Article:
In manufacturing world, it is very unlikely to find that a component is inspected after it is integrated in the product. The very idea of inspecting everything after completing all product development is a dangerous one – one that has many business and financial risks associated with it.

This is where “prevention” is always better than “cure”.

Don’t get me wrong. Inspections are still one of the best ways to find problems. The timing of inspection is very important.

When inspections are done earlier in development process:

  • Fixing problems is less costly
  • Early identification of critical risks helps you manage them proactively
  • Lower risk of failure at the end

Following are some very simplified guidelines on how inspection activity can be leveraged to generate value and lower risks for your customers. Each one of these points can be a process in itself.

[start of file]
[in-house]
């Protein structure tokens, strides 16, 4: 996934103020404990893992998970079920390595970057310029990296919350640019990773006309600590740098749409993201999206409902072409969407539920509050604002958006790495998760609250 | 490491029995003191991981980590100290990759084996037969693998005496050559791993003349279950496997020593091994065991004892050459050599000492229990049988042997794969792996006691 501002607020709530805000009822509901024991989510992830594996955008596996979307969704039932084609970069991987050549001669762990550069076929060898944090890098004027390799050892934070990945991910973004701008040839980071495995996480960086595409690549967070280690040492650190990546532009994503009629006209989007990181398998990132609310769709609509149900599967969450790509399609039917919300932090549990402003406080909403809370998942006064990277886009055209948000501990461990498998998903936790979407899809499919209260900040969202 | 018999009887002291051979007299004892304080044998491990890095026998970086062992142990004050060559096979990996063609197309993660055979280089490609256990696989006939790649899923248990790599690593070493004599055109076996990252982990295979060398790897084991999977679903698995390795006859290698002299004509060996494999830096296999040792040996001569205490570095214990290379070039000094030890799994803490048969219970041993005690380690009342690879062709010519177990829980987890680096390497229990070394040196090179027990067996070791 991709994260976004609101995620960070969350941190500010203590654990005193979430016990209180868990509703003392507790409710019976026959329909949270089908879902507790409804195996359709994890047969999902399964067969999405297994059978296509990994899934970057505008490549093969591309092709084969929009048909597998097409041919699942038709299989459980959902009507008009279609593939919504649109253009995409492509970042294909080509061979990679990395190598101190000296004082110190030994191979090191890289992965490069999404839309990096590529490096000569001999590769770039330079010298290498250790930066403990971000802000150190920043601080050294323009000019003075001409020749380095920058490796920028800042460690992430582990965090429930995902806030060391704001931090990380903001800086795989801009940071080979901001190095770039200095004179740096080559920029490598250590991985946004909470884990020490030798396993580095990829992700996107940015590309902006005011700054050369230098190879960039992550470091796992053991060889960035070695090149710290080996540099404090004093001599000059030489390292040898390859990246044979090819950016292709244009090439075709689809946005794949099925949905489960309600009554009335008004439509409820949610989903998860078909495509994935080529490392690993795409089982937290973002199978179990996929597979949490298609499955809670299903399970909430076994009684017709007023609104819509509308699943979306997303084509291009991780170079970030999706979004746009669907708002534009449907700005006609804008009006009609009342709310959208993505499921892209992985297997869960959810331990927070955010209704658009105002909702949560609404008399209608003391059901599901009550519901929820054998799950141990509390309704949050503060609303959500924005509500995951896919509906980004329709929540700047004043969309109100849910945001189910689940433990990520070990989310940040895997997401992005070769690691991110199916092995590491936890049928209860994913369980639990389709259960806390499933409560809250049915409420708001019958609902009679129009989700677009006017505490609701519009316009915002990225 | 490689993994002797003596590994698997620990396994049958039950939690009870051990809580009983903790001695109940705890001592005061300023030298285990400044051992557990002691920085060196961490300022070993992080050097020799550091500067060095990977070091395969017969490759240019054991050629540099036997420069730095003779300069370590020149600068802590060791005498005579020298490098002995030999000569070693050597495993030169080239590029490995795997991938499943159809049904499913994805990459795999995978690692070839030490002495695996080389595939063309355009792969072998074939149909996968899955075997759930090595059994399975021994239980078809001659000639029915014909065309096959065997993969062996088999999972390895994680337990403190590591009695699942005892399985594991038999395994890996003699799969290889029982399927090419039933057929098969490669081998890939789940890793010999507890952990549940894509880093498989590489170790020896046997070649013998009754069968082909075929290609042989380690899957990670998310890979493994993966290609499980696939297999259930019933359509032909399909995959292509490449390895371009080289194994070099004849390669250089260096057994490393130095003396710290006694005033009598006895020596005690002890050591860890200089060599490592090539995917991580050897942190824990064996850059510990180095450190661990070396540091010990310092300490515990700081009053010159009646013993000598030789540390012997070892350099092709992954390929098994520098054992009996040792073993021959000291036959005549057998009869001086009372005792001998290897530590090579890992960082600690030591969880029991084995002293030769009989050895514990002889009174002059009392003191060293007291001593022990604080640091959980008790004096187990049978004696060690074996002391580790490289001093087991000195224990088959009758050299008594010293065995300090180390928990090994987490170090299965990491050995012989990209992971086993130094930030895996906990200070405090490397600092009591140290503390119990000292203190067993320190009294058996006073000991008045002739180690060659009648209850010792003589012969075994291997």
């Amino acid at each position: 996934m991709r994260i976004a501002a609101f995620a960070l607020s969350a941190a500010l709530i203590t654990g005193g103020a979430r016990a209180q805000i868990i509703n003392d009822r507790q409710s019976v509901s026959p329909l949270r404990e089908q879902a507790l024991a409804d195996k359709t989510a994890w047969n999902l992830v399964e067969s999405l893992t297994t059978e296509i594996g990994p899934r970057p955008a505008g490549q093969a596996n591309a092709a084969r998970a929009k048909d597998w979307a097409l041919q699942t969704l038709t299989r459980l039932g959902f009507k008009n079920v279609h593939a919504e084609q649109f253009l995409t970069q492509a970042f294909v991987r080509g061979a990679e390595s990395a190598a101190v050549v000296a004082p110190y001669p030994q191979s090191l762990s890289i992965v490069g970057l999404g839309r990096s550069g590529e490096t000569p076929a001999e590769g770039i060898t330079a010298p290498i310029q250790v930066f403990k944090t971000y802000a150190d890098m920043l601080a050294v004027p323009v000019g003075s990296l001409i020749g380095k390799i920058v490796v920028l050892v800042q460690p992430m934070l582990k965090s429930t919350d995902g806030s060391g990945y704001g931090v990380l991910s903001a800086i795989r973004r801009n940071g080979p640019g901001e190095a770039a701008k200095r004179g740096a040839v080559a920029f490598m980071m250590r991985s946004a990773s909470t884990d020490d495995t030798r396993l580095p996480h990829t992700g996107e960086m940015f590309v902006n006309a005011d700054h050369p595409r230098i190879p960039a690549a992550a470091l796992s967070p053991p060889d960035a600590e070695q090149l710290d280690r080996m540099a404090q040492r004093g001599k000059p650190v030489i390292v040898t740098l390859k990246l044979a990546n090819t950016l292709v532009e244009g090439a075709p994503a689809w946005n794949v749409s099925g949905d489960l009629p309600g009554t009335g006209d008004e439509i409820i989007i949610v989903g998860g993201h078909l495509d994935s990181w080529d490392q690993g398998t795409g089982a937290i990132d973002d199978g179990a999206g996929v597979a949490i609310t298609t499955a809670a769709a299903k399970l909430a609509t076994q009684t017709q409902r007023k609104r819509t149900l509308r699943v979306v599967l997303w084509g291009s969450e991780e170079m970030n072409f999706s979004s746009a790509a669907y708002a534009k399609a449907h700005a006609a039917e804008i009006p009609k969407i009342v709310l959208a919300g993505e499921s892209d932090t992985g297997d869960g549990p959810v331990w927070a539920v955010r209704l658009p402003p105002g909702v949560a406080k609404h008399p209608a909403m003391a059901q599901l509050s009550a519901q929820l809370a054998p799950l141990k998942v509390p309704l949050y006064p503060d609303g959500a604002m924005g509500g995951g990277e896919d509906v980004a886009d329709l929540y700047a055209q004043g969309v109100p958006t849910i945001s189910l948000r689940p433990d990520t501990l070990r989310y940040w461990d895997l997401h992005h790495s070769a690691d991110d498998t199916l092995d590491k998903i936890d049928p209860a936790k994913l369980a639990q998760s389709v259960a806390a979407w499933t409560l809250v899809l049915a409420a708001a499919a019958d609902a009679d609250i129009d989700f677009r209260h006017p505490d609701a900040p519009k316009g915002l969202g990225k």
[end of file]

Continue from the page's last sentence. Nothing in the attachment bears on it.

• Know customer’s quality expectations early and educate team
  • Clarify the exact customer requirements (and be ready for change)
  • Give thoughtful consideration to a robust product design
  • Plan actions to ascertain that quality expectations are built in the product
  • Inspect Early and Inspect Often in cycles
  • Each cycle of early inspection reduces risk of failure
  • With this, final cycles of inspection can focus on “value-delivered-to-customer” rather than “defects-found-at-the-tail-end”.

The process of inspection can be your biggest asset if you have invested early efforts in building quality and then inspecting it. Else, it can be a huge waste.  Reduce this waste and you will automatically start forming a culture where “building quality” always takes precedence over inspecting. Your journey towards a quality-oriented culture begins there